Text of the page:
I had the pleasure of taking Robert to his cancer treatments over a year before he passed away. At one time we went 10 consecutive days. You try and not become friends of your patients but it’s almost an impossible when you spend 3 to 4 hours a day with them. Robert told me stories of his children and his work experience. He was so proud of their achievements. Robert was an entrepreneur even though he probably never used the word. He had a catering business where his sons helped him and he also coordinated bus tours to places like Atlantic City an Atlanta. He said he went by the name of “Boss Man”.
After a few weeks Robert turned to me a said “I’ve told you a lot about myself and I know very little about you.” He said, “Do you have any children?” I said “No, I don’t Robert but I have five cats. He said, then I have a nickname for you. From now on you will be know as “Cat Daddy”. He had a friend who made us two baseball caps (above). One said “Boss Man” and the other said “Cat Daddy”. From then on when we went to the Cancer Center he would announce to everyone in the waiting room: “Boss Man and Cat Daddy have arrived”.
Be like my cats and don’t look directly at my reflection
Really, I don’t see the person I “feel” like. Where is the care free guy who was 20? The dude that finally got married at the age of 45? The responsible aggressive corporate citizen who tried, and succeeded to an extent, to climb the corporate ladder? The retired senior world traveler? The responsible volunteer taking cancer patients to their treatment center or delivering meals to the needy?
Every day I see a different person in the mirror. Does he have a mustache today? Long hair or short?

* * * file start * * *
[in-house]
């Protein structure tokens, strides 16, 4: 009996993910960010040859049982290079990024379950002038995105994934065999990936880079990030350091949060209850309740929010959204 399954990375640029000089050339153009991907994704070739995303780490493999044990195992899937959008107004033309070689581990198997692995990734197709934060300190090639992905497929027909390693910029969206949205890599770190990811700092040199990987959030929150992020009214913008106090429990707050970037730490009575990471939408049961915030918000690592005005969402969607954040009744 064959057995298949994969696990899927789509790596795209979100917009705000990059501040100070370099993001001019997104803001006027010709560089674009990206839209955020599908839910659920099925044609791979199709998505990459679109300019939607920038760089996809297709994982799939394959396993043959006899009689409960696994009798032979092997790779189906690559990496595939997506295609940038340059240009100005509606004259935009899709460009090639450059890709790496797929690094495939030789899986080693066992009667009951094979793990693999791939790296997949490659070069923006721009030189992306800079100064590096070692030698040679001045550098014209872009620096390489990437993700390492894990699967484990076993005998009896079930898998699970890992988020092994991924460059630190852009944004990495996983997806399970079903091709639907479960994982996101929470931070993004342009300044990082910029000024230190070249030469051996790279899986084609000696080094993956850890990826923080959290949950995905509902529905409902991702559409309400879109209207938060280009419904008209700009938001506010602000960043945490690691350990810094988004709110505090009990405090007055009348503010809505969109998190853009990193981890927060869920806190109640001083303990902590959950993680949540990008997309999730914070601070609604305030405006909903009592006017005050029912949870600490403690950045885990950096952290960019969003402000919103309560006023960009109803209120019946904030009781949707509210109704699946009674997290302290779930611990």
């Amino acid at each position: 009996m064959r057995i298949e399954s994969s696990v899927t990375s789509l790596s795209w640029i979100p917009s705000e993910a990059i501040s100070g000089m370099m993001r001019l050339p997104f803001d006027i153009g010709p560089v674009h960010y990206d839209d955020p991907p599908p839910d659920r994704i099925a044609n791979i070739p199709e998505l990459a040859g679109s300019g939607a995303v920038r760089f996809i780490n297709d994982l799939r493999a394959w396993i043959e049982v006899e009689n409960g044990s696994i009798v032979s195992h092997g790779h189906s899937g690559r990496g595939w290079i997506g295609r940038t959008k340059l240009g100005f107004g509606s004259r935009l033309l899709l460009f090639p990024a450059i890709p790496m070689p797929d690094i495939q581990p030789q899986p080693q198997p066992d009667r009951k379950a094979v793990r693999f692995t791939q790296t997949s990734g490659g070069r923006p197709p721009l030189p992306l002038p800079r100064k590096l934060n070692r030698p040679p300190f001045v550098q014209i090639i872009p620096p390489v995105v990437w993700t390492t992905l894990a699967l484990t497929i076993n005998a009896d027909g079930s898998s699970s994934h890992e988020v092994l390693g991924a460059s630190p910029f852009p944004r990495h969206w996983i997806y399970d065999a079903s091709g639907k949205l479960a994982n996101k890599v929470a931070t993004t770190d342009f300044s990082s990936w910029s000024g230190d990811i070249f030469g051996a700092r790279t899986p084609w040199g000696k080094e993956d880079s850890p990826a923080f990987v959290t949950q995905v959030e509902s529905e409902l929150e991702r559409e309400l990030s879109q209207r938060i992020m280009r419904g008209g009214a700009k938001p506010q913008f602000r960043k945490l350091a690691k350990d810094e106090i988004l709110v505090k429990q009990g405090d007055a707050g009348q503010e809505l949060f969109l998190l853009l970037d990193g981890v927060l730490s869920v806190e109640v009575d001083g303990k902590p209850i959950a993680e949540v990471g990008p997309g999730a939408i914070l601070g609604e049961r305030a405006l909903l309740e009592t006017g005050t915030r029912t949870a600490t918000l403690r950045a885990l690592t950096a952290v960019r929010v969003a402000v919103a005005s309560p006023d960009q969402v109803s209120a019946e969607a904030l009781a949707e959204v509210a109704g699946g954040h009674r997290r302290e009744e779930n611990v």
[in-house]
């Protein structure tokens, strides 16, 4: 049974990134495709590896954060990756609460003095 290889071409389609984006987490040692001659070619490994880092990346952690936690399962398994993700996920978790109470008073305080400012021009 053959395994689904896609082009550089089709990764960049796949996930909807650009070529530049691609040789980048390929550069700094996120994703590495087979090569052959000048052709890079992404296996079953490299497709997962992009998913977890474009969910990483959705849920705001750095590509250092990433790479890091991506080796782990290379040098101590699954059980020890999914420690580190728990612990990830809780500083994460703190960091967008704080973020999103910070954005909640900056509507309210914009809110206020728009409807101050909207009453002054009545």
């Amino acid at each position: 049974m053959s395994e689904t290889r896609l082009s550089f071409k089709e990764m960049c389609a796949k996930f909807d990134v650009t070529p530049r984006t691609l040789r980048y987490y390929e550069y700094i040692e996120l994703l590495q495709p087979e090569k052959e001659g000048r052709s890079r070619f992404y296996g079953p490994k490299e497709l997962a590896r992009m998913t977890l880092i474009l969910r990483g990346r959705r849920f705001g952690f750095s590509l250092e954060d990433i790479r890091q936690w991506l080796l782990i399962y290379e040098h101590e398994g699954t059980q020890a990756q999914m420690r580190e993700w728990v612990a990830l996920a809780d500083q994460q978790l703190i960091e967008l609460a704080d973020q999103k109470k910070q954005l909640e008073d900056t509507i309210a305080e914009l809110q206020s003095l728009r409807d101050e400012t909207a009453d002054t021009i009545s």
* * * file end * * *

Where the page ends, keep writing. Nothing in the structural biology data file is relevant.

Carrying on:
Wrinkles? Of course. Grey hair? What else. Body is doing its thing in the aging process but I will put up a little resistance.
When I look in the mirror I think “how much longer”. I have a small say in things but there are too many variables that I can’t control. Never did see that motorist that ran me over and broke my pelvis on a bike ride. Too many close calls that have gone my way. Next call could be the one I never here.
The Great Migration is a cycle of life and death, played out on the plains of the Serengeti (in Tanzania) and Masai Mara (in Kenya). Some 1.4 million wildebeest, 250,000 Burchell’s zebra and a smattering of trailing Thomson’s gazelle make this year long round trip. In fact, around 250,000 wildebeest and 30,000 zebra perish in this tough trek, mainly younger ones. Along the way, many migrating animals become prey to predators including lion, cheetah, crocodile and hyena.
This picture was taken on our recent vacation in Kenya. In fact on our last day. Our guide himself had not seen anything like this. You think you are alone on the large plains of the Serengeti and Masi Mara but the tour jeeps are in constant contact with each other. Once we found these Wildebeest getting ready to cross our guide contacted other tours and within minutes there were around 10 jeeps loaded with tourist like us. Guides are below:
Just celebrated 22 years of marriage last week. I met Carole when we both worked for IBM in California. We were transferred from CA, to AZ, CO, and finally here in NC. Both retired!!!!! Carole grew up in Vermont and I grew up in Michigan. Since we retired we have been to England, Egypt, Greece, Kenya, Tanzania, Italy, Vatican City, Spain, Portugal, and Morocco.
The Soul would have NO RAINBOW if the eyes had NO TEARS
Still applies in many areas of our life today. The lost of a father, mother, and younger sister as I have my not bring immediate tears to your eyes but they will eventually when you least expect it. Little unique movements that my dad possessed; my mother’s laugh and my sister’s battle with kidney disease. When the tears arrive a rainbow appears and my SOUL is that much more fulfilled.
Last week was the 60th anniversary of this car. This car was assembled about 5 miles from my home In Flint, Michigan. I worked for GM (Buick Motor Division) when I was just out of college. I lasted 3 months. Graduate school appealed to me more. I remember how the shift supervisor would come around just after lunch and using a chalk maker would post the number of hours we had to work to meet production quotas. I came to work at 4 PM and knew I could not work much more than 8 hours and still have time to make last call at the neighborhood bar. I still can’t afford to purchase this car!